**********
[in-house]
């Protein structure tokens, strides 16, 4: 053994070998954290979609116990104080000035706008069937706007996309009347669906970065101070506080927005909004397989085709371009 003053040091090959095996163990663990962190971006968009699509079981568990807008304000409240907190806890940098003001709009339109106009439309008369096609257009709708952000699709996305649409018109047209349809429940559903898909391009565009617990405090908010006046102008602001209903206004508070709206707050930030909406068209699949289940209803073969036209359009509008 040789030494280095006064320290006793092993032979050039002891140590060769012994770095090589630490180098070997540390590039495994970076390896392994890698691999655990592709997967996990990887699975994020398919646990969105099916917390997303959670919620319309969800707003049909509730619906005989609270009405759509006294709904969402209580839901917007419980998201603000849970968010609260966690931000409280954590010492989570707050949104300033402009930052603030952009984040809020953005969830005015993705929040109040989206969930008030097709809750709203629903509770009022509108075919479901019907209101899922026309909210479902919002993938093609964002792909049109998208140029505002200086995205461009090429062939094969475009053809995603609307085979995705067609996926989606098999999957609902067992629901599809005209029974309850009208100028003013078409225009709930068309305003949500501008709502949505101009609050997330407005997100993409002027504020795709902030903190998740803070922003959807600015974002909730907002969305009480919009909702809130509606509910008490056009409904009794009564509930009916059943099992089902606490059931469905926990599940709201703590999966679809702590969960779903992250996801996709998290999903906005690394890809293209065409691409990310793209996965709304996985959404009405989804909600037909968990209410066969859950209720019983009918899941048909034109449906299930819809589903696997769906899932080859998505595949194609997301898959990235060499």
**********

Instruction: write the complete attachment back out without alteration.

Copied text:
[in-house]
């Protein structure tokens, strides 16, 4: 053994070998954290979609116990104080000035706008069937706007996309009347669906970065101070506080927005909004397989085709371009 003053040091090959095996163990663990962190971006968009699509079981568990807008304000409240907190806890940098003001709009339109106009439309008369096609257009709708952000699709996305649409018109047209349809429940559903898909391009565009617990405090908010006046102008602001209903206004508070709206707050930030909406068209699949289940209803073969036209359009509008 040789030494280095006064320290006793092993032979050039002891140590060769012994770095090589630490180098070997540390590039495994970076390896392994890698691999655990592709997967996990990887699975994020398919646990969105099916917390997303959670919620319309969800707003049909509730619906005989609270009405759509006294709904969402209580839901917007419980998201603000849970968010609260966690931000409280954590010492989570707050949104300033402009930052603030952009984040809020953005969830005015993705929040109040989206969930008030097709809750709203629903509770009022509108075919479901019907209101899922026309909210479902919002993938093609964002792909049109998208140029505002200086995205461009090429062939094969475009053809995603609307085979995705067609996926989606098999999957609902067992629901599809005209029974309850009208100028003013078409225009709930068309305003949500501008709502949505101009609050997330407005997100993409002027504020795709902030903190998740803070922003959807600015974002909730907002969305009480919009909702809130509606509910008490056009409904009794009564509930009916059943099992089902606490059931469905926990599940709201703590999966679809702590969960779903992250996801996709998290999903906005690394890809293209065409691409990310793209996965709304996985959404009405989804909600037909968990209410066969859950209720019983009918899941048909034109449906299930819809589903696997769906899932080859998505595949194609997301898959990235060499």